Netflix’s “Arcane” Is Full of Queer Badasses and Emotional Gut Punches

I’m not quite sure what I expected Arcane to be, but I didn’t expect it to be an epic sci-fi adventure about found family, queer badasses, and underground rebellion. And yet, to my delight, that’s exactly what it was.

All I really knew about Arcane going into it was that it was aesthetically pleasing and related to the video game League of Legends, which I’ve never played. And, based on the specific people who were enthusiastically recommending/insisting/begging that I watch it, I assumed it was also a little queer, at the VERY least in a subtexty way.

The best way I can describe this show is that it is like a montage of all the best cut scenes in a video game. The graphics and fluid motions and possibly impossible and fantastical acrobatics and fight maneuvers are all reminiscent of a well-made modern video game. Which, I mean, all makes sense, because it’s based on one, but you just have to watch a trailer for the Sonic live-action movie to know that not all cross-media adaptations stay faithful to the vibes of the source material.

Vi holding up her magic gauntlets, ready to fight

Did I consider getting a roman numeral V (for Valerie) tattooed on my cheek after seeing this VERY BRIEFLY YES I DID.
(ARCANE: HAILEE STEINFELD as VI in ARCANE Cr. NETFLIX © 2021)

True to my first impressions, Arcane is visually stunning. It’s fantasy-modern, with arcane ingenuity making the city above hum, and the clockwork/steampunk vibe of the underground giving it that gritty feeling. The show explores overarching and high level relationships between cities and governing parties, while also delving into interpersonal relationships in a way that stomps at your heartstrings, starting right off the bat with the opening scene being of a young girl, Vi, guiding her little sister through the aftermath of a battle where their parents lay slain.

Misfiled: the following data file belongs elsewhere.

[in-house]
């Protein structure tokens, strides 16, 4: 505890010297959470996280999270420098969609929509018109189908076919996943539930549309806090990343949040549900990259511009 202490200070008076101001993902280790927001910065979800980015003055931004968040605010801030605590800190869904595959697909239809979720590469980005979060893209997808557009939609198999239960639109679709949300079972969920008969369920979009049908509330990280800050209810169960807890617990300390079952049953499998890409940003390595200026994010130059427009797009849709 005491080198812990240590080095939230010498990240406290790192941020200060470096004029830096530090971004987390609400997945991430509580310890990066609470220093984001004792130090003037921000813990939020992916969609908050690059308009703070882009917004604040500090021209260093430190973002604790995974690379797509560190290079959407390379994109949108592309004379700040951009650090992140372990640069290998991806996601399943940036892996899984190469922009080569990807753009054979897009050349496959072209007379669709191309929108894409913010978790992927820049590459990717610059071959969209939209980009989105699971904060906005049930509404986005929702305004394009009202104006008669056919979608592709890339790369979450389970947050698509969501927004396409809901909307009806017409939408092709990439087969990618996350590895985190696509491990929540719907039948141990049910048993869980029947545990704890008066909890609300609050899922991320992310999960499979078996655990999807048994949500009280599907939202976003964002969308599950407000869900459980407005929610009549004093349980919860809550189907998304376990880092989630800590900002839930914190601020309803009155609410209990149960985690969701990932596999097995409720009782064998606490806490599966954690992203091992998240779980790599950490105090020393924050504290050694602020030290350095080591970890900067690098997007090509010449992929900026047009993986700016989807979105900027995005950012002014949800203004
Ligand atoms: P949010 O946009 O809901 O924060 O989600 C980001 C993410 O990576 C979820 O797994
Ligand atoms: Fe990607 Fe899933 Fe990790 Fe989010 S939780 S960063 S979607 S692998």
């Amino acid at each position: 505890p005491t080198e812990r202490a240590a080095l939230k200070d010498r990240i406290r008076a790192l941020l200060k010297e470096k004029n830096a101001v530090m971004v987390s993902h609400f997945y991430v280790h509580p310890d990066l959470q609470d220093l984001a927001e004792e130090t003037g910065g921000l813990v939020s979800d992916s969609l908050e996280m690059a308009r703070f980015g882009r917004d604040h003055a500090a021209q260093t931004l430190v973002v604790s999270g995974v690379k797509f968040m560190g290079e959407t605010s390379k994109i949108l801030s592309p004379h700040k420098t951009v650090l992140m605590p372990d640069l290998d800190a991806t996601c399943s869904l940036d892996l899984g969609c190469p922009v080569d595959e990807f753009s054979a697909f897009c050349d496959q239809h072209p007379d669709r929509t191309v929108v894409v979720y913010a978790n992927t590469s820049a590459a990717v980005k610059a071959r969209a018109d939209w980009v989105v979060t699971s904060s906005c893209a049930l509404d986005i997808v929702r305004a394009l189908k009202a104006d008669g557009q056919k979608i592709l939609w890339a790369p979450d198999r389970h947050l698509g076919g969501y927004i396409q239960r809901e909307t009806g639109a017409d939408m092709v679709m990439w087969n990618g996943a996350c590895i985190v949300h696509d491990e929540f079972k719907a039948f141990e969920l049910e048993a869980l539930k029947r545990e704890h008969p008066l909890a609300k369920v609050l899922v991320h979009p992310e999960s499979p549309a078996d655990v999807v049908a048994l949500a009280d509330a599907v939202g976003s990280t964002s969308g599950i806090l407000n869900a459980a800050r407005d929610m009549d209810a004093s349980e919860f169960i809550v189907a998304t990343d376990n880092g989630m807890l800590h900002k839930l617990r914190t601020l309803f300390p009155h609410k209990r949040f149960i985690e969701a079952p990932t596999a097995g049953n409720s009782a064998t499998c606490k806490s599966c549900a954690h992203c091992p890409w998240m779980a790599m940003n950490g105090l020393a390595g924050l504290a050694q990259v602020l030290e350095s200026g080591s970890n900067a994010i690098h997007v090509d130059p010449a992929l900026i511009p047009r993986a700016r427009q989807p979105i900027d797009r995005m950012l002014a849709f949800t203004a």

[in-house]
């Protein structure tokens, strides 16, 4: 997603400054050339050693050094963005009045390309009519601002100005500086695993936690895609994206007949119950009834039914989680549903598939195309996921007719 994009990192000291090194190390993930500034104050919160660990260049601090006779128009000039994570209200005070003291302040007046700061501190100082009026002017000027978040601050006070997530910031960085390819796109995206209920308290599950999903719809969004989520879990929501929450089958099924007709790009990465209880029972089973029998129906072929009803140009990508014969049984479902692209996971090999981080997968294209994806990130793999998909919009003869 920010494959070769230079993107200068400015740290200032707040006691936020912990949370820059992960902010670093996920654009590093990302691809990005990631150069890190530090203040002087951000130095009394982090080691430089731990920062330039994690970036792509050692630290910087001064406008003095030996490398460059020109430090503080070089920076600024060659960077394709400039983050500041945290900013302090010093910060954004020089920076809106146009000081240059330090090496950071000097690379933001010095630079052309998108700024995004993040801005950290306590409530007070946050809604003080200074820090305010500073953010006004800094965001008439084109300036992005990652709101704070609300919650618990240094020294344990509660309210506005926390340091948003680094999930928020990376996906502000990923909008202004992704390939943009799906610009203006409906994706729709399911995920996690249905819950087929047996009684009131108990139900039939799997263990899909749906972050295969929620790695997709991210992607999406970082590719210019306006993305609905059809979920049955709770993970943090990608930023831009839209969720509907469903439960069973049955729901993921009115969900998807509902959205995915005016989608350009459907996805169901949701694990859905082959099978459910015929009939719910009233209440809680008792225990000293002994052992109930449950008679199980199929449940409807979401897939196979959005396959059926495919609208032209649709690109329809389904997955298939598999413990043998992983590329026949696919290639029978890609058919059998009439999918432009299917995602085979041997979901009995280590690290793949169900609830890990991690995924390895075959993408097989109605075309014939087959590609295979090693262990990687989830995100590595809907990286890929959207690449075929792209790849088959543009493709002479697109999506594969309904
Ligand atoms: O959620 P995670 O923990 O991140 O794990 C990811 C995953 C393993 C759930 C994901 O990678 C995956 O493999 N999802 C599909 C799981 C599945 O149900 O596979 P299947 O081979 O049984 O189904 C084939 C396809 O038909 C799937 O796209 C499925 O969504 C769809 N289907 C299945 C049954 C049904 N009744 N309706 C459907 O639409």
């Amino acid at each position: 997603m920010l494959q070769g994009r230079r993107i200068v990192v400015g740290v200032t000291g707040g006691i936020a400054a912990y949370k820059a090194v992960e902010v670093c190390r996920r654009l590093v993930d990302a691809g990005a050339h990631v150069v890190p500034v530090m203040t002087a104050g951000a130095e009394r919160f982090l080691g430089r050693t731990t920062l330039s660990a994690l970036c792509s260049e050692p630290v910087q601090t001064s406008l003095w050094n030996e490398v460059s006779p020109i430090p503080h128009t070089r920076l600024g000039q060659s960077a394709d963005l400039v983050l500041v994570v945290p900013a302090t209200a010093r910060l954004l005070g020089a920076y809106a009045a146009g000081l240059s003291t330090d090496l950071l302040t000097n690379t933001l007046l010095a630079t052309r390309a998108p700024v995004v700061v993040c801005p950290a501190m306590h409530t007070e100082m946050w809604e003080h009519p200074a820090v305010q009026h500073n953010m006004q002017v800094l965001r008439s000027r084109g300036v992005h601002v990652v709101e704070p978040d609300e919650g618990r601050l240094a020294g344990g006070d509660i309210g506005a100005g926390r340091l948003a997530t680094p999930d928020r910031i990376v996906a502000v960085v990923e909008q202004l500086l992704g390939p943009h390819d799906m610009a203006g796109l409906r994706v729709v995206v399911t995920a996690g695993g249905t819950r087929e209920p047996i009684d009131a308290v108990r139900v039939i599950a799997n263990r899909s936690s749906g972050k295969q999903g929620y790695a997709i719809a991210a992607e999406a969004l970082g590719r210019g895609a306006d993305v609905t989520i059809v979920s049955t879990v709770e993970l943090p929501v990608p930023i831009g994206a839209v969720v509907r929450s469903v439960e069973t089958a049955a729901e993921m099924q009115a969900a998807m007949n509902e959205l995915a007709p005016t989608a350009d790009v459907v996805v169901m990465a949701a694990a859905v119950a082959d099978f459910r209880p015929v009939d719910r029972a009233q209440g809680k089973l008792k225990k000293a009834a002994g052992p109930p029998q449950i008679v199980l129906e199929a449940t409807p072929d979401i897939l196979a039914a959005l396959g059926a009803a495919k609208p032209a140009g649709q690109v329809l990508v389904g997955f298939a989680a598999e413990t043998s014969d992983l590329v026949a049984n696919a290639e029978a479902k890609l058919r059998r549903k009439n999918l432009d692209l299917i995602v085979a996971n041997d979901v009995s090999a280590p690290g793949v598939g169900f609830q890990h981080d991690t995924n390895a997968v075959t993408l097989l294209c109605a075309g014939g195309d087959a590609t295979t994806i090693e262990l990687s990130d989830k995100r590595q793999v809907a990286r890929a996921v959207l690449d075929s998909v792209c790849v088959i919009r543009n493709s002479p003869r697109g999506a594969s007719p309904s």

But! Then! We flash forward to when the girls are teenagers on a romp of a heist mission, so it really runs the gambit as far as emotions go, and every beat hits more soundly than the last, often in unexpected ways.

Vi smiling down at Powder, who is smiling up at her

When I learned this child’s name was POWDER I knew I’d kill and die for her right then and there. Same as Vi.
(ARCANE (L to R) : HAILEE STEINFELD as VI, ELLA PURNELL as JINX in ARCANE Cr. NETFLIX © 2021)

Also, I’m here for the uptick in Hailee Steinfeld content this year, because her voicing Vi brings layers to the character not everyone could, especially in the lines where you can hear a smirk in her voice even when you can’t see one on her face.

While Vi has…other things to focus on over the course of the season, she’s definitely queer, and definitely an amazing character to add to our list. It’s not a thing that’s said outright, no labels or anything, but it becomes clear as the season goes on. For example, when grumpy, rebellious Vi’s path crosses with golden child Caitlin, an enforcer from the city above, the city that represents everything Vi hates, Vi starts calling her “Cupcake.” And if your favorite fanfic tag is hurt/comfort, you’re in for a treat.